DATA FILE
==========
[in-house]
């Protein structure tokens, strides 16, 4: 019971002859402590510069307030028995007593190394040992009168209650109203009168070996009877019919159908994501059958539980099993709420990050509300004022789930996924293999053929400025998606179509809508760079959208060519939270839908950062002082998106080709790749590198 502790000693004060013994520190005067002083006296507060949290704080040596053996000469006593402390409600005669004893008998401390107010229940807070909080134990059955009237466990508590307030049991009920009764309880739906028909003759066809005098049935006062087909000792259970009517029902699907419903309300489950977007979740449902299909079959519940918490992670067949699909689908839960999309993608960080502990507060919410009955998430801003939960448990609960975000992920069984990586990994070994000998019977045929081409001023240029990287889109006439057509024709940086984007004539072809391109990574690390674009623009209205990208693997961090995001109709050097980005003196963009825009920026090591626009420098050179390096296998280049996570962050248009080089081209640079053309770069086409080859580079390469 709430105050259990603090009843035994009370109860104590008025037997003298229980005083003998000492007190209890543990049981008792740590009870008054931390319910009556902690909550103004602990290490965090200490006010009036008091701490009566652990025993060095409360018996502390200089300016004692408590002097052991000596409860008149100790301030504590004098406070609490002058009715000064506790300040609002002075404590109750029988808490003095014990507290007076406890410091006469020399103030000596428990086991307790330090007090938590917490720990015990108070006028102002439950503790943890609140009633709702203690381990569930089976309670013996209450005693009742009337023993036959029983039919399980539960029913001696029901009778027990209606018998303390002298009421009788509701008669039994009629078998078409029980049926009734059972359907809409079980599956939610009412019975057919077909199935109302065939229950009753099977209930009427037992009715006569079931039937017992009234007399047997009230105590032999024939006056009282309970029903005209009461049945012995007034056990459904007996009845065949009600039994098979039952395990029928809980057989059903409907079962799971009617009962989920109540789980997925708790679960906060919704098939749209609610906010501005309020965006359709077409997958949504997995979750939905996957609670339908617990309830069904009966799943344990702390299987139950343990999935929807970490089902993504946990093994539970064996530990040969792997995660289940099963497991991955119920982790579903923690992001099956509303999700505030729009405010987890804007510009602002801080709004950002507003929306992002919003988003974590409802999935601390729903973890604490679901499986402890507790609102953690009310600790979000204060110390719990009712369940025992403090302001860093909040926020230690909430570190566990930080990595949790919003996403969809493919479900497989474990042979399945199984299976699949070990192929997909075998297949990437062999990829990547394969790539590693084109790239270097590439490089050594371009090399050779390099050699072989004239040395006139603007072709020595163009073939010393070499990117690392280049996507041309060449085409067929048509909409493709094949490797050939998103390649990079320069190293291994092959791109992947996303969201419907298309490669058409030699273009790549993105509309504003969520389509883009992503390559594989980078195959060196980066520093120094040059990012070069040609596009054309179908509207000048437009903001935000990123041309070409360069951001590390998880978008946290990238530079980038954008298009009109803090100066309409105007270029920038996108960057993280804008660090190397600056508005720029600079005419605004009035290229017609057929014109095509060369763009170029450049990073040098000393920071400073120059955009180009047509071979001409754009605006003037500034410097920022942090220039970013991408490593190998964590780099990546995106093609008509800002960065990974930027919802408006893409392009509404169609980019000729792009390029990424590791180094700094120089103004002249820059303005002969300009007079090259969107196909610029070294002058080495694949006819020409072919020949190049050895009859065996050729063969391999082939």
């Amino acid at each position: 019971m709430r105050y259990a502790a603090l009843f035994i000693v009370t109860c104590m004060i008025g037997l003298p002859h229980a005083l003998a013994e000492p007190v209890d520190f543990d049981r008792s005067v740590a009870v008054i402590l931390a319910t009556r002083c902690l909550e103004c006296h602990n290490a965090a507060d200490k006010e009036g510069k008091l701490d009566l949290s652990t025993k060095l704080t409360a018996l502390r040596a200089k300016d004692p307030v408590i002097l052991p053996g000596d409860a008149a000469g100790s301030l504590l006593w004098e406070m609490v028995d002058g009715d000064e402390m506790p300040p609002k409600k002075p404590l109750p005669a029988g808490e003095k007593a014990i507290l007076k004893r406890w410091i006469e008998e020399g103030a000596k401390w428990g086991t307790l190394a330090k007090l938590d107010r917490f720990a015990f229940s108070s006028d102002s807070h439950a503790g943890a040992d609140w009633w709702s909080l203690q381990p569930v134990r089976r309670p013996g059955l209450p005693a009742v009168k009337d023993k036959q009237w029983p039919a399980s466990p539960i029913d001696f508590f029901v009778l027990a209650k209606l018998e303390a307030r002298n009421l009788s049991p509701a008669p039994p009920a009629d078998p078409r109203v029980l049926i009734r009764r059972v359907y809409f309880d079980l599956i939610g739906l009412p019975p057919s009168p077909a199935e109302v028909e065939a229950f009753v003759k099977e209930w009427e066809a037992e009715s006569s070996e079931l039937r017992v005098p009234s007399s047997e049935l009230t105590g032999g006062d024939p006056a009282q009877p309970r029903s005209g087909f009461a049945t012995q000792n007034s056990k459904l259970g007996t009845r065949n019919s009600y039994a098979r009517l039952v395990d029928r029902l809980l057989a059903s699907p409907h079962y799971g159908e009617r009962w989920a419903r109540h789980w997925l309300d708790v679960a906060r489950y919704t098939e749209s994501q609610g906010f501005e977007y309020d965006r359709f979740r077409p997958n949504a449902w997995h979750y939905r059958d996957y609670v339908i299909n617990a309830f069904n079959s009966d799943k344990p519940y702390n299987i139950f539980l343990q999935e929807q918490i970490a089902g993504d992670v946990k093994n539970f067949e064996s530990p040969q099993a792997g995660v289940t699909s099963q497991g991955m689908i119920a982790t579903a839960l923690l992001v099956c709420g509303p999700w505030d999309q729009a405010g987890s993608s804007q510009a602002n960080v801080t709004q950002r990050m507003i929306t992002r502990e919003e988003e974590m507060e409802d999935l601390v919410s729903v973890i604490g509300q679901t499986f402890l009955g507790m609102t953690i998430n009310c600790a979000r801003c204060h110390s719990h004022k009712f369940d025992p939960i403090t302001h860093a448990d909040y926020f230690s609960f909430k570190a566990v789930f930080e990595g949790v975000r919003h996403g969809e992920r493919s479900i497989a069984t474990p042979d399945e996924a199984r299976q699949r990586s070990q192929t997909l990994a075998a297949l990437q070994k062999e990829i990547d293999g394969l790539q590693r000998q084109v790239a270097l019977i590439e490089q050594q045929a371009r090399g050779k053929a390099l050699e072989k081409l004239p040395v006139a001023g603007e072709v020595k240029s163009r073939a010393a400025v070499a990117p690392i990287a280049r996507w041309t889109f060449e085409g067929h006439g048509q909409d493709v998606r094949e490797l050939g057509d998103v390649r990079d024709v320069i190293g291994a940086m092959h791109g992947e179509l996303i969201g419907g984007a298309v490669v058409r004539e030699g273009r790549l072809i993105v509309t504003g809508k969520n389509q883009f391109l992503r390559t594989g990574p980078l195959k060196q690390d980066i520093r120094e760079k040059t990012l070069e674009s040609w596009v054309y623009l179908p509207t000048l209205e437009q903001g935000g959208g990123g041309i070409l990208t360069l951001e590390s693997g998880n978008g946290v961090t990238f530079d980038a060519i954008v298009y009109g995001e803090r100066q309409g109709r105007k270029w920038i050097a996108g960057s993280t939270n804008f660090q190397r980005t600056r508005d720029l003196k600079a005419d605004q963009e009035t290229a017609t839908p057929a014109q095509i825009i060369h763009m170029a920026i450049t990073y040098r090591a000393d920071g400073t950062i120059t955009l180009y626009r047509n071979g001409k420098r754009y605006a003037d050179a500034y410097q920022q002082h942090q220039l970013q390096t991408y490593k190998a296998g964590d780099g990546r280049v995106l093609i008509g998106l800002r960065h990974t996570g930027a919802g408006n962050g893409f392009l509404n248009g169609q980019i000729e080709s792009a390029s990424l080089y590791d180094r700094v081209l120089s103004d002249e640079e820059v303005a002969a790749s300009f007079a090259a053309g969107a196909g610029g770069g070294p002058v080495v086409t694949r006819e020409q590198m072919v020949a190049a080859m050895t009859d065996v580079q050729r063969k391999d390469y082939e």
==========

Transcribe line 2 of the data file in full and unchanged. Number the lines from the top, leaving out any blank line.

């Protein structure tokens, strides 16, 4: 019971002859402590510069307030028995007593190394040992009168209650109203009168070996009877019919159908994501059958539980099993709420990050509300004022789930996924293999053929400025998606179509809508760079959208060519939270839908950062002082998106080709790749590198 502790000693004060013994520190005067002083006296507060949290704080040596053996000469006593402390409600005669004893008998401390107010229940807070909080134990059955009237466990508590307030049991009920009764309880739906028909003759066809005098049935006062087909000792259970009517029902699907419903309300489950977007979740449902299909079959519940918490992670067949699909689908839960999309993608960080502990507060919410009955998430801003939960448990609960975000992920069984990586990994070994000998019977045929081409001023240029990287889109006439057509024709940086984007004539072809391109990574690390674009623009209205990208693997961090995001109709050097980005003196963009825009920026090591626009420098050179390096296998280049996570962050248009080089081209640079053309770069086409080859580079390469 709430105050259990603090009843035994009370109860104590008025037997003298229980005083003998000492007190209890543990049981008792740590009870008054931390319910009556902690909550103004602990290490965090200490006010009036008091701490009566652990025993060095409360018996502390200089300016004692408590002097052991000596409860008149100790301030504590004098406070609490002058009715000064506790300040609002002075404590109750029988808490003095014990507290007076406890410091006469020399103030000596428990086991307790330090007090938590917490720990015990108070006028102002439950503790943890609140009633709702203690381990569930089976309670013996209450005693009742009337023993036959029983039919399980539960029913001696029901009778027990209606018998303390002298009421009788509701008669039994009629078998078409029980049926009734059972359907809409079980599956939610009412019975057919077909199935109302065939229950009753099977209930009427037992009715006569079931039937017992009234007399047997009230105590032999024939006056009282309970029903005209009461049945012995007034056990459904007996009845065949009600039994098979039952395990029928809980057989059903409907079962799971009617009962989920109540789980997925708790679960906060919704098939749209609610906010501005309020965006359709077409997958949504997995979750939905996957609670339908617990309830069904009966799943344990702390299987139950343990999935929807970490089902993504946990093994539970064996530990040969792997995660289940099963497991991955119920982790579903923690992001099956509303999700505030729009405010987890804007510009602002801080709004950002507003929306992002919003988003974590409802999935601390729903973890604490679901499986402890507790609102953690009310600790979000204060110390719990009712369940025992403090302001860093909040926020230690909430570190566990930080990595949790919003996403969809493919479900497989474990042979399945199984299976699949070990192929997909075998297949990437062999990829990547394969790539590693084109790239270097590439490089050594371009090399050779390099050699072989004239040395006139603007072709020595163009073939010393070499990117690392280049996507041309060449085409067929048509909409493709094949490797050939998103390649990079320069190293291994092959791109992947996303969201419907298309490669058409030699273009790549993105509309504003969520389509883009992503390559594989980078195959060196980066520093120094040059990012070069040609596009054309179908509207000048437009903001935000990123041309070409360069951001590390998880978008946290990238530079980038954008298009009109803090100066309409105007270029920038996108960057993280804008660090190397600056508005720029600079005419605004009035290229017609057929014109095509060369763009170029450049990073040098000393920071400073120059955009180009047509071979001409754009605006003037500034410097920022942090220039970013991408490593190998964590780099990546995106093609008509800002960065990974930027919802408006893409392009509404169609980019000729792009390029990424590791180094700094120089103004002249820059303005002969300009007079090259969107196909610029070294002058080495694949006819020409072919020949190049050895009859065996050729063969391999082939």